Saturday, 21st April, 2018

  • 07:25 PM - AbdulAlhazred quoted Celebrim in post Why Worldbuilding is Bad
    Since pemerton and I stopped talking over this very point, I don't feel its fair to him to continue to debate it. But after like the fifth thread where he described drawing a dungeon and stocking it and backgrounding it, and then described his play as some sort of revolutionary 'no myth' because in the course of play he invented one new element he hadn't fully detailed before, I decided I'd had enough. I have no desire to argue over your personal experience. I'm glad whatever new approaches you've adopted have led to success for your group. Although I will say "all the stories drive by players backgrounds" doesn't in and of itself mean you are playing no myth, it just means you've given your players agency to tell the stories that they want to experience. And you can do that within a 'no myth' framework on in a 'low myth' or 'high myth' classical sandbox. 'No myth' literally means that the GM does not decide anything before he starts play, and on the fly changes things based on the d...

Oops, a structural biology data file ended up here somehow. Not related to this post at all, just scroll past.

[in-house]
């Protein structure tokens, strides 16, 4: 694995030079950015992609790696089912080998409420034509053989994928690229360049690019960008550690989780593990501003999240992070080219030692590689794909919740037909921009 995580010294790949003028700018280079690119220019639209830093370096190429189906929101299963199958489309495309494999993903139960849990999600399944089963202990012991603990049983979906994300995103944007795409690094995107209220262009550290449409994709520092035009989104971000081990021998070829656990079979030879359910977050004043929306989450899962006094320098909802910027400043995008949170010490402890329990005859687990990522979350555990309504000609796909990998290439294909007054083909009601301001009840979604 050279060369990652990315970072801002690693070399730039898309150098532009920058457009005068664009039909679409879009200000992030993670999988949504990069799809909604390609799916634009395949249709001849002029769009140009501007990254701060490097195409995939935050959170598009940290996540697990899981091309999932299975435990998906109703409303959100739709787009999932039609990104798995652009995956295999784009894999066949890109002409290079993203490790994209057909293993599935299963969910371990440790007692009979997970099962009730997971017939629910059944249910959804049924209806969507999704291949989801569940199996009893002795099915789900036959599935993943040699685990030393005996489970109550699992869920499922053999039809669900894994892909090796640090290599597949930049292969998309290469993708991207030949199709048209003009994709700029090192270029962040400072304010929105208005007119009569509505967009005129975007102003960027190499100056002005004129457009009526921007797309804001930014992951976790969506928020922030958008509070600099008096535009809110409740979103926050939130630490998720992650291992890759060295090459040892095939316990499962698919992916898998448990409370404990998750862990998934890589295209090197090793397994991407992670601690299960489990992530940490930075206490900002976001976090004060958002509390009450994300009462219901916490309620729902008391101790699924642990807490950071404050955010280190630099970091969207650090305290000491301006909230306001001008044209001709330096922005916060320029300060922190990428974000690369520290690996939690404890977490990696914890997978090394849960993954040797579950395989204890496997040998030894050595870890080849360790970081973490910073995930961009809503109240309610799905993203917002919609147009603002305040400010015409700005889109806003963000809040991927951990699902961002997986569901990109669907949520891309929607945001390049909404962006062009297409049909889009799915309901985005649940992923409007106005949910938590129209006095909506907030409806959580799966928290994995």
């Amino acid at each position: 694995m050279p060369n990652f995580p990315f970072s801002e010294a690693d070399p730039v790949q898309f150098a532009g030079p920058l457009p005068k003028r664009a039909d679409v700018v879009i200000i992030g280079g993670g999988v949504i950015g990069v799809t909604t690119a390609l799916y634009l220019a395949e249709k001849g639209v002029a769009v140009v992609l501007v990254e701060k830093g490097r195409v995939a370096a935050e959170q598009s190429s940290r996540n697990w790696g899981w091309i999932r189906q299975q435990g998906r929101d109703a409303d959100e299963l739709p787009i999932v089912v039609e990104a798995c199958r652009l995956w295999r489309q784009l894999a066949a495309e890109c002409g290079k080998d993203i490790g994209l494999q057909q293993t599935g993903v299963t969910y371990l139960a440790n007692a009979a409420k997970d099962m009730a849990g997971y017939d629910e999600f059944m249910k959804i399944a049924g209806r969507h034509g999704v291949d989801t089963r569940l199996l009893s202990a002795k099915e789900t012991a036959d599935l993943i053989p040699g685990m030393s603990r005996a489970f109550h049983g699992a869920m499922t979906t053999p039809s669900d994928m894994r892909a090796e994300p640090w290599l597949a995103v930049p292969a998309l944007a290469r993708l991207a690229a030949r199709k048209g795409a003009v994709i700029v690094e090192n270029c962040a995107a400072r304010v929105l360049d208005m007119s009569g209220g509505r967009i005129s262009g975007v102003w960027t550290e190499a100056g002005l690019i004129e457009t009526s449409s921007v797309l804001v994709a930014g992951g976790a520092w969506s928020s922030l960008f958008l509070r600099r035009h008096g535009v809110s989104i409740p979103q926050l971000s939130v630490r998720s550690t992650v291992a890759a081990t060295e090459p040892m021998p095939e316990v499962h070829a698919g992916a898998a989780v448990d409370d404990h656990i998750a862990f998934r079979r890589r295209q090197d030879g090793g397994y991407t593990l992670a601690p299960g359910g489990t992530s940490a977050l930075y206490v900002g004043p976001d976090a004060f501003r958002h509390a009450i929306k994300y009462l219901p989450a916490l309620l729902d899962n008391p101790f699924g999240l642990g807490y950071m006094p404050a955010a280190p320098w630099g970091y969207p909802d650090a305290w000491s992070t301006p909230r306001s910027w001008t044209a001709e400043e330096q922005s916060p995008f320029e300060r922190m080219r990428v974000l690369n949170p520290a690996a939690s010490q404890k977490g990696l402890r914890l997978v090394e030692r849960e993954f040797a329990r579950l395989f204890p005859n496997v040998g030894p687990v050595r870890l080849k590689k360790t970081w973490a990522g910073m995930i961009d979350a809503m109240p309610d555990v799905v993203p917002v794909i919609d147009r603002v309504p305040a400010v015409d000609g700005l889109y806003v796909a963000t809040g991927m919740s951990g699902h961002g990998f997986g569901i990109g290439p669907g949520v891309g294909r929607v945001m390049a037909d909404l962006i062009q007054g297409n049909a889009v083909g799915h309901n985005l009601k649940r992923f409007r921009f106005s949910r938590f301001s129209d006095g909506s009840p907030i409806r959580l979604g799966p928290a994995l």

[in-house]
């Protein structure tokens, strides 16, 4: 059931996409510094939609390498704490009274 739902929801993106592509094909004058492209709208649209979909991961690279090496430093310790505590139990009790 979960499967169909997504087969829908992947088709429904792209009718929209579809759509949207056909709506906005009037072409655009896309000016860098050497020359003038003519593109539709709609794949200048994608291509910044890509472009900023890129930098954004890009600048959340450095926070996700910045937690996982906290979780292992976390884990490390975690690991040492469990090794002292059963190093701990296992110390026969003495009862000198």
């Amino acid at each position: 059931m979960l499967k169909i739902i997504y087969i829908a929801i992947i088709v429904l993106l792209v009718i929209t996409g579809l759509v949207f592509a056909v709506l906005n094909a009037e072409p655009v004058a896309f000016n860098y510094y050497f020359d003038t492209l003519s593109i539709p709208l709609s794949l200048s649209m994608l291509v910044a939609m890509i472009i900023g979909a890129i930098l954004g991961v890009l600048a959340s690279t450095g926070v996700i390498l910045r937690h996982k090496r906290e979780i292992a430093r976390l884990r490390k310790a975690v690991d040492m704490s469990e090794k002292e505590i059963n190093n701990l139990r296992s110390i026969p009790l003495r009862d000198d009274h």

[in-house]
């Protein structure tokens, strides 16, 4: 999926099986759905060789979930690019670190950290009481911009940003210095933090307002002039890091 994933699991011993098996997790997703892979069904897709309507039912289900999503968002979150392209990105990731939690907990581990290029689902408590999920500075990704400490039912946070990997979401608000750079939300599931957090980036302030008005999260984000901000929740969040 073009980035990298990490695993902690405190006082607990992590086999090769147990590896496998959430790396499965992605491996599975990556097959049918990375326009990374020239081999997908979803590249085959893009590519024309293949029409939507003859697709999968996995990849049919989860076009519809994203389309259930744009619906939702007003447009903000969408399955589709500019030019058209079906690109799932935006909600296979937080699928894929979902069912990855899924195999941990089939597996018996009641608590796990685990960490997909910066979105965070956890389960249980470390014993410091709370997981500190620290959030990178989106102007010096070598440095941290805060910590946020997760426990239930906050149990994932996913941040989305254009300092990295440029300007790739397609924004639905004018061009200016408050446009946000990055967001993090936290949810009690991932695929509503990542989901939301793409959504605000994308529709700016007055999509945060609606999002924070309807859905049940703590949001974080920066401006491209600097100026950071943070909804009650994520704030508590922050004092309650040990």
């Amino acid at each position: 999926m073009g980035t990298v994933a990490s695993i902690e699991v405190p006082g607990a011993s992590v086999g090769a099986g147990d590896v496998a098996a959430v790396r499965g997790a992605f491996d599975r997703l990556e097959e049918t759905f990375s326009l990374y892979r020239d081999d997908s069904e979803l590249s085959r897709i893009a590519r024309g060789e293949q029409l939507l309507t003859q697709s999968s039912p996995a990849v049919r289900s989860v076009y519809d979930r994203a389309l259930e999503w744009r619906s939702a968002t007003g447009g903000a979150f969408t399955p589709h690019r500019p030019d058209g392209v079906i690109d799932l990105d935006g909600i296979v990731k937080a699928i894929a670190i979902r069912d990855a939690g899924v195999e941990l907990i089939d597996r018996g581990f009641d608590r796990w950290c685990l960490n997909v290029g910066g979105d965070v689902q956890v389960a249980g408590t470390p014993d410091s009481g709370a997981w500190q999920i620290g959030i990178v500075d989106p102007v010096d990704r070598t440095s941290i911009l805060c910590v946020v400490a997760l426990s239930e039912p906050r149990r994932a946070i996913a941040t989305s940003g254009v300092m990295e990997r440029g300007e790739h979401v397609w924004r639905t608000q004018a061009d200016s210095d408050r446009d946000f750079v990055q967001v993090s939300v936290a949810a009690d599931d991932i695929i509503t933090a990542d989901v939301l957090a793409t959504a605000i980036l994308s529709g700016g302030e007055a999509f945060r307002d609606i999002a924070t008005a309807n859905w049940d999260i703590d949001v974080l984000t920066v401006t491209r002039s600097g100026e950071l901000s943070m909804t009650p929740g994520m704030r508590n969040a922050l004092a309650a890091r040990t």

• 04:37 PM - Ancalagon quoted Celebrim in post Cultures in D&D/roleplaying: damned if you do, damned if you don't
    I didn't think you would, and I was reluctant to ascribe to you any motives you had not yourself announced. But I did think you were bothered. I think he read the start of my post, got angry, and missed the conclusion - which changes the meaning of the message. I think that there must be something wrong with how I structured said post. I believed that the title (damned if you don, damned if you don't) would be sufficient to alert the reader. But I spent a fair amount time on the "damned if you do" part, and only (re) introduced the "damned if you don't" part at the end and didn't elaborate much on it... and people missed it. If I was to re-write this OP for (haha) publication, I would elaborate more on that, and I would have a proper intro and conclusion (the good old "this is what I'm going talk about, I talk about it, this is what I talked about"). But as it was a forum post, and some readers don't have the patience for walls of texts, I kept it brief. Ah well.
  • 05:20 AM - Ovinomancer quoted Celebrim in post Cultures in D&D/roleplaying: damned if you do, damned if you don't